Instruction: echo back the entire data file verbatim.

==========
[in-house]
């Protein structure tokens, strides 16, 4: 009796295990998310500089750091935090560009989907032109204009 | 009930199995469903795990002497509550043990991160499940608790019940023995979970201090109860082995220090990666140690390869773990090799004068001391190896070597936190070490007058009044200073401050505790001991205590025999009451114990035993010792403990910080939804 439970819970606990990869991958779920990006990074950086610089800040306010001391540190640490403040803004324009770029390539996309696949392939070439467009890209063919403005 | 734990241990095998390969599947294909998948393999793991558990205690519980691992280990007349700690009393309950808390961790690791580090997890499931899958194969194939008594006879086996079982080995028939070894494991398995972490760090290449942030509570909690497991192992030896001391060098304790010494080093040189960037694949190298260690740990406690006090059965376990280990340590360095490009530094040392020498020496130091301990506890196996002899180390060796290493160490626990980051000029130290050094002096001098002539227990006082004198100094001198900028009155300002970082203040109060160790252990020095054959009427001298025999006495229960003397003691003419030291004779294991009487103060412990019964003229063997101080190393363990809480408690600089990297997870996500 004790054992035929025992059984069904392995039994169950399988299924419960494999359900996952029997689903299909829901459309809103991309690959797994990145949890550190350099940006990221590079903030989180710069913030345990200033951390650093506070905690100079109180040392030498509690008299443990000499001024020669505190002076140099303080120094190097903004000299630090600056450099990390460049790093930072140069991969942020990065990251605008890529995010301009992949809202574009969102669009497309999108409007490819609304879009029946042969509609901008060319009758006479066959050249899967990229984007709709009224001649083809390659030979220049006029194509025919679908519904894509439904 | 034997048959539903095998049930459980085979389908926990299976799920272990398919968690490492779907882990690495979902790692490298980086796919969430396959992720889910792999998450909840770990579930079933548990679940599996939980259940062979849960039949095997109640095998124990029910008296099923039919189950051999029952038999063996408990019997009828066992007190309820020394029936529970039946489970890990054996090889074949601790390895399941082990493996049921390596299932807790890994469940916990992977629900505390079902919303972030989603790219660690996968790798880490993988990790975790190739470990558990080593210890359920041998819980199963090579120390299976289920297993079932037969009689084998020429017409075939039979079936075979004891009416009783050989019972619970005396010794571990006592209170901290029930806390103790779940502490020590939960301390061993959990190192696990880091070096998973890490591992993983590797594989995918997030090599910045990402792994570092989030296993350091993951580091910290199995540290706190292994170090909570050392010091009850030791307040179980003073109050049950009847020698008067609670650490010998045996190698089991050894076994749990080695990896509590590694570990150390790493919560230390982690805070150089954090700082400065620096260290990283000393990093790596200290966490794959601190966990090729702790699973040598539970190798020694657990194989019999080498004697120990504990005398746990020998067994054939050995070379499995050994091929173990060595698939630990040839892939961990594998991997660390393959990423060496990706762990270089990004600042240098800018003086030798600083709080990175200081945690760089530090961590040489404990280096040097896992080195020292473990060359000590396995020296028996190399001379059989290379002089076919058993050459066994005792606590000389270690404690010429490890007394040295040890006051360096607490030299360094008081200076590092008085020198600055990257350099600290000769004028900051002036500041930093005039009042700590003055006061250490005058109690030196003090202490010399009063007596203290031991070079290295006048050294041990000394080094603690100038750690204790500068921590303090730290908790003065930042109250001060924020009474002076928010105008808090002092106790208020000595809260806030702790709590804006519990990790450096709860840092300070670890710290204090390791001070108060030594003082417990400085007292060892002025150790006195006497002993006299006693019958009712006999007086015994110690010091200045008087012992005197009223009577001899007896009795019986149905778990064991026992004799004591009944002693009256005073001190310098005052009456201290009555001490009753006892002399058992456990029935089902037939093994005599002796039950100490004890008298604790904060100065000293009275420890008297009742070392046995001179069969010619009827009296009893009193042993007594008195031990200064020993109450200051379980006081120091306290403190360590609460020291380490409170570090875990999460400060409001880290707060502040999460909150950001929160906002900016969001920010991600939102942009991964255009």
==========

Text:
[in-house]
């Protein structure tokens, strides 16, 4: 009796295990998310500089750091935090560009989907032109204009 | 009930199995469903795990002497509550043990991160499940608790019940023995979970201090109860082995220090990666140690390869773990090799004068001391190896070597936190070490007058009044200073401050505790001991205590025999009451114990035993010792403990910080939804 439970819970606990990869991958779920990006990074950086610089800040306010001391540190640490403040803004324009770029390539996309696949392939070439467009890209063919403005 | 734990241990095998390969599947294909998948393999793991558990205690519980691992280990007349700690009393309950808390961790690791580090997890499931899958194969194939008594006879086996079982080995028939070894494991398995972490760090290449942030509570909690497991192992030896001391060098304790010494080093040189960037694949190298260690740990406690006090059965376990280990340590360095490009530094040392020498020496130091301990506890196996002899180390060796290493160490626990980051000029130290050094002096001098002539227990006082004198100094001198900028009155300002970082203040109060160790252990020095054959009427001298025999006495229960003397003691003419030291004779294991009487103060412990019964003229063997101080190393363990809480408690600089990297997870996500 004790054992035929025992059984069904392995039994169950399988299924419960494999359900996952029997689903299909829901459309809103991309690959797994990145949890550190350099940006990221590079903030989180710069913030345990200033951390650093506070905690100079109180040392030498509690008299443990000499001024020669505190002076140099303080120094190097903004000299630090600056450099990390460049790093930072140069991969942020990065990251605008890529995010301009992949809202574009969102669009497309999108409007490819609304879009029946042969509609901008060319009758006479066959050249899967990229984007709709009224001649083809390659030979220049006029194509025919679908519904894509439904 | 034997048959539903095998049930459980085979389908926990299976799920272990398919968690490492779907882990690495979902790692490298980086796919969430396959992720889910792999998450909840770990579930079933548990679940599996939980259940062979849960039949095997109640095998124990029910008296099923039919189950051999029952038999063996408990019997009828066992007190309820020394029936529970039946489970890990054996090889074949601790390895399941082990493996049921390596299932807790890994469940916990992977629900505390079902919303972030989603790219660690996968790798880490993988990790975790190739470990558990080593210890359920041998819980199963090579120390299976289920297993079932037969009689084998020429017409075939039979079936075979004891009416009783050989019972619970005396010794571990006592209170901290029930806390103790779940502490020590939960301390061993959990190192696990880091070096998973890490591992993983590797594989995918997030090599910045990402792994570092989030296993350091993951580091910290199995540290706190292994170090909570050392010091009850030791307040179980003073109050049950009847020698008067609670650490010998045996190698089991050894076994749990080695990896509590590694570990150390790493919560230390982690805070150089954090700082400065620096260290990283000393990093790596200290966490794959601190966990090729702790699973040598539970190798020694657990194989019999080498004697120990504990005398746990020998067994054939050995070379499995050994091929173990060595698939630990040839892939961990594998991997660390393959990423060496990706762990270089990004600042240098800018003086030798600083709080990175200081945690760089530090961590040489404990280096040097896992080195020292473990060359000590396995020296028996190399001379059989290379002089076919058993050459066994005792606590000389270690404690010429490890007394040295040890006051360096607490030299360094008081200076590092008085020198600055990257350099600290000769004028900051002036500041930093005039009042700590003055006061250490005058109690030196003090202490010399009063007596203290031991070079290295006048050294041990000394080094603690100038750690204790500068921590303090730290908790003065930042109250001060924020009474002076928010105008808090002092106790208020000595809260806030702790709590804006519990990790450096709860840092300070670890710290204090390791001070108060030594003082417990400085007292060892002025150790006195006497002993006299006693019958009712006999007086015994110690010091200045008087012992005197009223009577001899007896009795019986149905778990064991026992004799004591009944002693009256005073001190310098005052009456201290009555001490009753006892002399058992456990029935089902037939093994005599002796039950100490004890008298604790904060100065000293009275420890008297009742070392046995001179069969010619009827009296009893009193042993007594008195031990200064020993109450200051379980006081120091306290403190360590609460020291380490409170570090875990999460400060409001880290707060502040999460909150950001929160906002900016969001920010991600939102942009991964255009």